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Funerals/out of state use of funeral home


QUESTION: Is it true that a funeral home in Idaho cannot pick up a body in Oregon and handle the funeral arrangements because they do not have an Oregon license?  Is it legal for a family to transport a body with the transport permit in hand to get the body to the less expensive funeral home in the neighboring state?  In Oregon the transport permit is on the death certificate so would the family have to be doing the death certificate work themselves or hire an Oregon funeral home to do the paper work in order to get the body to Idaho for the less expensive funeral.

ANSWER: Oregon has reciprocal licensure, but the Idaho FD may not have applied for it.
Yes, it is legal for the family to transport the body. In fact you don't need to use and Idaho funeral home at all.

Where is the body now?

If a funeral home has already picked up the body, then they will have already done the paperwork, and you will owe them the removal fee. They may try to charge you for the "basic service fee," but you should protest that as they will not be "planning a funeral."

They may tell you the body has to be embalmed after 24 hours, but refrigeration (dry ice) will suffice, and that regulation applies only to bodies held by a licensee, not when the body is held by private families. The same is the case in Idaho.

You can download both the OR and ID chapters from the Bookstore at for only $5 each. That walks you through the procedures, and if the OR funeral home gives you any trouble about releasing the body to you, it may be helpful to show them that it was fact-checked by several agencies including the Mortuary Board.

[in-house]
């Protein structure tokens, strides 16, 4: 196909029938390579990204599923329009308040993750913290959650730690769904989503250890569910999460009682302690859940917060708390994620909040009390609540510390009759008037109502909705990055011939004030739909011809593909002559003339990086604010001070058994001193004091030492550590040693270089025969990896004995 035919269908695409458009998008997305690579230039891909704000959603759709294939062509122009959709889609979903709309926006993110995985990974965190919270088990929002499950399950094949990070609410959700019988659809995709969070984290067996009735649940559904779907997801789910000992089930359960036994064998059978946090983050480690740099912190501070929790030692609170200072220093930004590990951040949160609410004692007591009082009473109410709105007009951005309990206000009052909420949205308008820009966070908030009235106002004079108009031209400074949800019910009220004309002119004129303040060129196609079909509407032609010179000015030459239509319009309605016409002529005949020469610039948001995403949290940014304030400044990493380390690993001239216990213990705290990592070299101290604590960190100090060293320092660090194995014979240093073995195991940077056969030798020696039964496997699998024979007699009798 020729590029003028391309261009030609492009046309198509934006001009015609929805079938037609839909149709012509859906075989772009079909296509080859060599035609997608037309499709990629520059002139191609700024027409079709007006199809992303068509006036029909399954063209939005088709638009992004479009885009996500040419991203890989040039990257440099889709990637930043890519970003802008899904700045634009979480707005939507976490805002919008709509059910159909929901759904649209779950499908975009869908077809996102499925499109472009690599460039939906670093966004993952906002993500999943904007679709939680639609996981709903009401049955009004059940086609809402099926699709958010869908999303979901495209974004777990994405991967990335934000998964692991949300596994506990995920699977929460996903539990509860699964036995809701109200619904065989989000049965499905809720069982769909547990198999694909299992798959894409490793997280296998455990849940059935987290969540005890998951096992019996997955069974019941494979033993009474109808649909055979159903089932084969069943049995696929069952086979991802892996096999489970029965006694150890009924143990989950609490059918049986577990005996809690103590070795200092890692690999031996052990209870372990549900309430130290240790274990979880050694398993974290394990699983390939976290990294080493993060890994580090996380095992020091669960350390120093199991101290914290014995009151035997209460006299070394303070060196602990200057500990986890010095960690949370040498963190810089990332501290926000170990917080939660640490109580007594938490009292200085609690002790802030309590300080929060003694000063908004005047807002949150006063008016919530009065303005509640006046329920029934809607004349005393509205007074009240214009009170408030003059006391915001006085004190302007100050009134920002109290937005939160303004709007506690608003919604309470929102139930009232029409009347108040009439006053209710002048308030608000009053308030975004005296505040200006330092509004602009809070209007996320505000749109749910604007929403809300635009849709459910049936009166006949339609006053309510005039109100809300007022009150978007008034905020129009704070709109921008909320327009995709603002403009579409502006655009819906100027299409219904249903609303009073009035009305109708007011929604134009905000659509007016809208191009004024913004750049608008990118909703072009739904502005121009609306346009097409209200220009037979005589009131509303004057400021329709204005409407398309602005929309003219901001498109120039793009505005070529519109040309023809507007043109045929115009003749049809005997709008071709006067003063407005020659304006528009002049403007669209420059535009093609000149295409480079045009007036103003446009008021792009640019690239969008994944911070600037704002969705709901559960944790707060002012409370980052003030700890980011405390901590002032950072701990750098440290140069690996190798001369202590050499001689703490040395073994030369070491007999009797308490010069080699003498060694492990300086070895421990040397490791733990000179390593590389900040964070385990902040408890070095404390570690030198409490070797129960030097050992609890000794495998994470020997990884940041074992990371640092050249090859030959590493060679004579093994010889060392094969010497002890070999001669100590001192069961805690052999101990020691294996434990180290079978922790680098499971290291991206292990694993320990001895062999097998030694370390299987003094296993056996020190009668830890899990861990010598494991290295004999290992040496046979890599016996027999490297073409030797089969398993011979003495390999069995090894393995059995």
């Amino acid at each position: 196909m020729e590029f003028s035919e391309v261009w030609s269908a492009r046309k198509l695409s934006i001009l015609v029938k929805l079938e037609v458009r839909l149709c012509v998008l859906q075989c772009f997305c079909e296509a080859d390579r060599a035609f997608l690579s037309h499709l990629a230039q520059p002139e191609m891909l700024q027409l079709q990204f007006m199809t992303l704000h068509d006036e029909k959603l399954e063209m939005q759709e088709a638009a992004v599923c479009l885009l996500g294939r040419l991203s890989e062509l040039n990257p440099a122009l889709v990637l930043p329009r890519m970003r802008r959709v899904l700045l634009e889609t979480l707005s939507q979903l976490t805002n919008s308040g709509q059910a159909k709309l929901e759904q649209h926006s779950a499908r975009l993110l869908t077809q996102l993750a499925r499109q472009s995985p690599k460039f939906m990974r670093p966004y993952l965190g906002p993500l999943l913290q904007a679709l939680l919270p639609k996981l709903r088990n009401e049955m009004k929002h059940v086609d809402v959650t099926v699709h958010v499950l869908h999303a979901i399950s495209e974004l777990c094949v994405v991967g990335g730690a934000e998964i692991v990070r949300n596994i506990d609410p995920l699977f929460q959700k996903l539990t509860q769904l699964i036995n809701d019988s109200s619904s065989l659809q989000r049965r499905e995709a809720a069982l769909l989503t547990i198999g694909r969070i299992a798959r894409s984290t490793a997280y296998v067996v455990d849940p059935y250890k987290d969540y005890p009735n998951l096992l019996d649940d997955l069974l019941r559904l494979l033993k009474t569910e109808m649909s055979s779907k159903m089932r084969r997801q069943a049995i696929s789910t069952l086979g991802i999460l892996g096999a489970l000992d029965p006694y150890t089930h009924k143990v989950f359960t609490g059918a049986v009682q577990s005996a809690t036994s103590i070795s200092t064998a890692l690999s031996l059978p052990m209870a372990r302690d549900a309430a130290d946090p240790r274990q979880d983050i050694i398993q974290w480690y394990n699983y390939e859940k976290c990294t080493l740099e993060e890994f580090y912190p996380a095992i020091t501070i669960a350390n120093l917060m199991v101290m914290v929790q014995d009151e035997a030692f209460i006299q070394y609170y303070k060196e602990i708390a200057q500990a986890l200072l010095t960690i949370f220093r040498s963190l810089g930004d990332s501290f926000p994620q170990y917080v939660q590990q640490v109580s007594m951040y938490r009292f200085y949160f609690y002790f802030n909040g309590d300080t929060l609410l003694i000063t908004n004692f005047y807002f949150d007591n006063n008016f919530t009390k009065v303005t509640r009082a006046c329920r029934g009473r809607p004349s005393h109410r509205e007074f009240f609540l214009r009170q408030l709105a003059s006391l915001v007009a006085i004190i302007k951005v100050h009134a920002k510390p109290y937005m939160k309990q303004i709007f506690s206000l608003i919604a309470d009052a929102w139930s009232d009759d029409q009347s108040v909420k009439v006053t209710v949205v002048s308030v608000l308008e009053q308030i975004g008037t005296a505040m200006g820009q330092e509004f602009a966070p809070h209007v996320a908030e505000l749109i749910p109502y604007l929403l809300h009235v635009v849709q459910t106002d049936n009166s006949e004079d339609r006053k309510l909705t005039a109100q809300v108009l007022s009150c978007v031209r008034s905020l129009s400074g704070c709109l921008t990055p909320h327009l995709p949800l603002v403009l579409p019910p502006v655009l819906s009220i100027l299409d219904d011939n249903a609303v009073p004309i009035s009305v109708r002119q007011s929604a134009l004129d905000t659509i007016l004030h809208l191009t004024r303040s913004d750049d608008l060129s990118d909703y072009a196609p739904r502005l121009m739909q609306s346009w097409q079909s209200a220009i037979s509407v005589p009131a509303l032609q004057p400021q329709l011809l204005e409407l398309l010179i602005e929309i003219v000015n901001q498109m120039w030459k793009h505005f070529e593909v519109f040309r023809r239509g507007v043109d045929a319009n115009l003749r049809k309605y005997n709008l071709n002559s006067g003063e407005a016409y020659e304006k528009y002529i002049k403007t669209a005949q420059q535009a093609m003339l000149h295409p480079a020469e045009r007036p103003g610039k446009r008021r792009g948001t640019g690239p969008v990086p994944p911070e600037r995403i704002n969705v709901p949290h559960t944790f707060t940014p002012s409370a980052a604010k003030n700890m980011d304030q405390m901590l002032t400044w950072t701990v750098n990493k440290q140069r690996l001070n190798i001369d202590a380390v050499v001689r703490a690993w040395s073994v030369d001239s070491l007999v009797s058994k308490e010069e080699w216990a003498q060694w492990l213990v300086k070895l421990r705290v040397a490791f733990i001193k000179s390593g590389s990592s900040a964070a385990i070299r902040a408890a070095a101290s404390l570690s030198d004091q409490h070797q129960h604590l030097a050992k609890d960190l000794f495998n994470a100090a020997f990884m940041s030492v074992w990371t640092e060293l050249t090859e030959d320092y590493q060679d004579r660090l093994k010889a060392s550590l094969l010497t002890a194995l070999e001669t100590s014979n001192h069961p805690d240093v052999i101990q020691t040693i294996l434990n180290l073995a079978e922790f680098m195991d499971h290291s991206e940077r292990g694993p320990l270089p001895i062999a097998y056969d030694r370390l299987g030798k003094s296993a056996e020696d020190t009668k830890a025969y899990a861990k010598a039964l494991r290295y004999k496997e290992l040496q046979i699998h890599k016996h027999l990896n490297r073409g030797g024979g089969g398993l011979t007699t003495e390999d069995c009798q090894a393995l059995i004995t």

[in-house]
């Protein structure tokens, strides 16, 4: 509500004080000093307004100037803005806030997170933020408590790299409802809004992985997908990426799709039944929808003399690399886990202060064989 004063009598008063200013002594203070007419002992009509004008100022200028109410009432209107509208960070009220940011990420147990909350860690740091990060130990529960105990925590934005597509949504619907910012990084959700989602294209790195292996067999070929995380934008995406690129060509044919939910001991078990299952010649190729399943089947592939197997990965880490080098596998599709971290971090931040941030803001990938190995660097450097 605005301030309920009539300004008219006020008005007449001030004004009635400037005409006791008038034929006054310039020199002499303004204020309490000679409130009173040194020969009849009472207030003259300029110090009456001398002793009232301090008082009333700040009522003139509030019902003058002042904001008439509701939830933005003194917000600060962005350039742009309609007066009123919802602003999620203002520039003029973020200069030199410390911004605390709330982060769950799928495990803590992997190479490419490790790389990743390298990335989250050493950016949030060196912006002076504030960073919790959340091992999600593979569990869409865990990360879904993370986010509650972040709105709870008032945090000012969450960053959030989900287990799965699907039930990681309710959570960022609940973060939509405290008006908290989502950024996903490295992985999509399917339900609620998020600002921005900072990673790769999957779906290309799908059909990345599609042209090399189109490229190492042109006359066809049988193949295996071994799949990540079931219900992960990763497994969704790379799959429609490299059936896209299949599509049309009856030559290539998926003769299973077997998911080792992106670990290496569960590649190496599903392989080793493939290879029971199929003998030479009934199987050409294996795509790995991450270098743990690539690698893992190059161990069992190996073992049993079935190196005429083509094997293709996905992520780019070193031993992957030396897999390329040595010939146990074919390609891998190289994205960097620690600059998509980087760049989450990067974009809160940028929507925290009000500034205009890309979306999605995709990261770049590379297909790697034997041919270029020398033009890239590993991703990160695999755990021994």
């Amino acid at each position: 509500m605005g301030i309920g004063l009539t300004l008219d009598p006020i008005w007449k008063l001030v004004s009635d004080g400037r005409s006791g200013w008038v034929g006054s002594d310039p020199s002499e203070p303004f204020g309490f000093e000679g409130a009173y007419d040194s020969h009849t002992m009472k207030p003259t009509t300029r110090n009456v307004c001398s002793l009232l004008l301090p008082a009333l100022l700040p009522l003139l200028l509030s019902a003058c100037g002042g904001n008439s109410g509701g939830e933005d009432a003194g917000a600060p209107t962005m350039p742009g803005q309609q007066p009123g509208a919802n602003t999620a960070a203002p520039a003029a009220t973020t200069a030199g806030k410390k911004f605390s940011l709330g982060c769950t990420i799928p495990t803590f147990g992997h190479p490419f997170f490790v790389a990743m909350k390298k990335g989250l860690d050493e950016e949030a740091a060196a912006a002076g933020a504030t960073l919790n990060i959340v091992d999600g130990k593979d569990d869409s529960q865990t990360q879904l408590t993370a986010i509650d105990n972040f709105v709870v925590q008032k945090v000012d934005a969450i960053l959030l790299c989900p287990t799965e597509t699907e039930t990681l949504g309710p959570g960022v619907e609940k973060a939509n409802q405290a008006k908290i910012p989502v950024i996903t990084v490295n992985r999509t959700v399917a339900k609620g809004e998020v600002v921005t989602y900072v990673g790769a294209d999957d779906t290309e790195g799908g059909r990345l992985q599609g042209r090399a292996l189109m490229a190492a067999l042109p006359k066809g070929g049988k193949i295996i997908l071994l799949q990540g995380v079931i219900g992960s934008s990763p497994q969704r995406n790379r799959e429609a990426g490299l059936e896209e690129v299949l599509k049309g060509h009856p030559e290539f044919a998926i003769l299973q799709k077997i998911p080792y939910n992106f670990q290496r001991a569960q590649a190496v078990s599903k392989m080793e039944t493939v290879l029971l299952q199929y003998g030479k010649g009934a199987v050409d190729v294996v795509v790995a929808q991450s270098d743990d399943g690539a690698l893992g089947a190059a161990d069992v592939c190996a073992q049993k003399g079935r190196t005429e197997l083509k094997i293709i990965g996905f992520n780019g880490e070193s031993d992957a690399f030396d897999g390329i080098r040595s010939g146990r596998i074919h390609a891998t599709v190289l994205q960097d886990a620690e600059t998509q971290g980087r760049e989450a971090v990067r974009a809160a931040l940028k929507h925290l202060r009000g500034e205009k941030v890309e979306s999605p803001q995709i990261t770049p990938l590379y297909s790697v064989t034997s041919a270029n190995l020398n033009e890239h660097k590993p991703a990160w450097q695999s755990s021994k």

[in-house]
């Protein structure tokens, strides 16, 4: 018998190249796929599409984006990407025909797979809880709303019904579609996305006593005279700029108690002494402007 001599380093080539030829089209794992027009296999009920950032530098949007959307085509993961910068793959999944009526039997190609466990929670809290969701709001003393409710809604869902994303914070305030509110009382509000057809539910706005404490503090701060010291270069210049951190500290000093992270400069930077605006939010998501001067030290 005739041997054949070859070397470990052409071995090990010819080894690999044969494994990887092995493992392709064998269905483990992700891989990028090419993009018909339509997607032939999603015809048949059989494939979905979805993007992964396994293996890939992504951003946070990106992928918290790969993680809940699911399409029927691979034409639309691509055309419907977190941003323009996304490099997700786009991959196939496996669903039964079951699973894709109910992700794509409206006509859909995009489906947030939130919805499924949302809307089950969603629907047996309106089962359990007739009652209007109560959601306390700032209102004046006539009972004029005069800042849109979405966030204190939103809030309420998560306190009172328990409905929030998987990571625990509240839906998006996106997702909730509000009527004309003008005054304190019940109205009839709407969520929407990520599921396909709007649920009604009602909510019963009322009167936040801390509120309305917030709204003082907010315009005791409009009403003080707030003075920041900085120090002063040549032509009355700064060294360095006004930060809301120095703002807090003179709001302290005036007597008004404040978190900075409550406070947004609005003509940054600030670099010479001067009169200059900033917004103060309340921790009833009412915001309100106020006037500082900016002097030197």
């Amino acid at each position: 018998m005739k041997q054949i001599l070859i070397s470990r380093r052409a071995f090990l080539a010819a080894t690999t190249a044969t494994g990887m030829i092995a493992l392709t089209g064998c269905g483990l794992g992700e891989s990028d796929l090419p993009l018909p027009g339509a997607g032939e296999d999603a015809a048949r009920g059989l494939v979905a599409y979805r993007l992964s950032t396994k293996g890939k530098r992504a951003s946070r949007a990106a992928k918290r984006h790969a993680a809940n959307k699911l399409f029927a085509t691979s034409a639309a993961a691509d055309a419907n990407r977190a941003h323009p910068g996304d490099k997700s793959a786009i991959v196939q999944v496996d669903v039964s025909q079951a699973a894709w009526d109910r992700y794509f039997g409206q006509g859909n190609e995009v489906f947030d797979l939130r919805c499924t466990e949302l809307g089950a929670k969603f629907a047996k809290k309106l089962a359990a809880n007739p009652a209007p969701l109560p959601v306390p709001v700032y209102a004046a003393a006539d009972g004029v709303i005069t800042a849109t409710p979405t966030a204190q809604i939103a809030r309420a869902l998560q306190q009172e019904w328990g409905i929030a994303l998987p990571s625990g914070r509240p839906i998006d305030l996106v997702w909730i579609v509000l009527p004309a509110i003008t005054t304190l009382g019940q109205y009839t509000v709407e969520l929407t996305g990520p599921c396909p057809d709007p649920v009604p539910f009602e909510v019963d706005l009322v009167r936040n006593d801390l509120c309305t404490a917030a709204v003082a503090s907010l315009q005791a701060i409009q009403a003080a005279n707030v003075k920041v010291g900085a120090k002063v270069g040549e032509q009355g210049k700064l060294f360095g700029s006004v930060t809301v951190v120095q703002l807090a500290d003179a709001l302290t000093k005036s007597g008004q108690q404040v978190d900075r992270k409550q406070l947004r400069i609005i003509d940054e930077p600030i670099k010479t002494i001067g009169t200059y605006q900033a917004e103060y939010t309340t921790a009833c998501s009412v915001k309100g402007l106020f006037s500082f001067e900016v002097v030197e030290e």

---------- FOLLOW-UP ----------

QUESTION: Am I clear that yes, a family can obtain and complete the Oregon paperwork then do the transport to a funeral home in Idaho that does not have an Oregon license and they can legally do a full service funeral?

Yes, but why would you even take it to a funeral home that will likely pressure you to have the body embalmed. What kind of services are you planning? Church? Graveside? Is there someone's house where you could hold an Open House visitation? Or maybe a social hall? Heck, a room at the Sheraton is likely less than a funeral home. LOL

There are state-specific funeral consumer rights pamphlets here, not as detailed as the state chapters,


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Lisa Carlson


Funeral Law. Having written a 512-page book on funeral law for consumers with state-by-state information, I am very conversant with consumer rights in this regard: What are the laws on disposition of cremated remains? Is embalming required? Do I have to use a funeral home? Can I have a home wake? Is it a state law to buy a vault? I prepaid for a funeral but changed my mind. They won`t give me all my money back. What can I do? . . . If you have an immediate need for information because a death has just occurred or is about to occur, you may call me at 802-482-6021.


I have monitored the funeral industry on behalf of consumers for over 20 years. I have been a guest speaker to funeral trade organizations, consumer workshops, and social service professionals. I am regularly consulted by lawyers and legislators as well as journalists.

Funeral Ethics Organization ( Funeral Consumers Alliance (

Caring for Your Own Dead (1987) Caring for the Dead: Your Final Act of Love (1998) I Died Laughing: Funeral Education with a Light Touch (2001) Final Rights: Reclaiming the American Way of Death (2011) with co-author Joshua Slocum

Masters degree in Administration and Special Education

Past/Present Clients
Available as an expert witness for funeral-related court cases.

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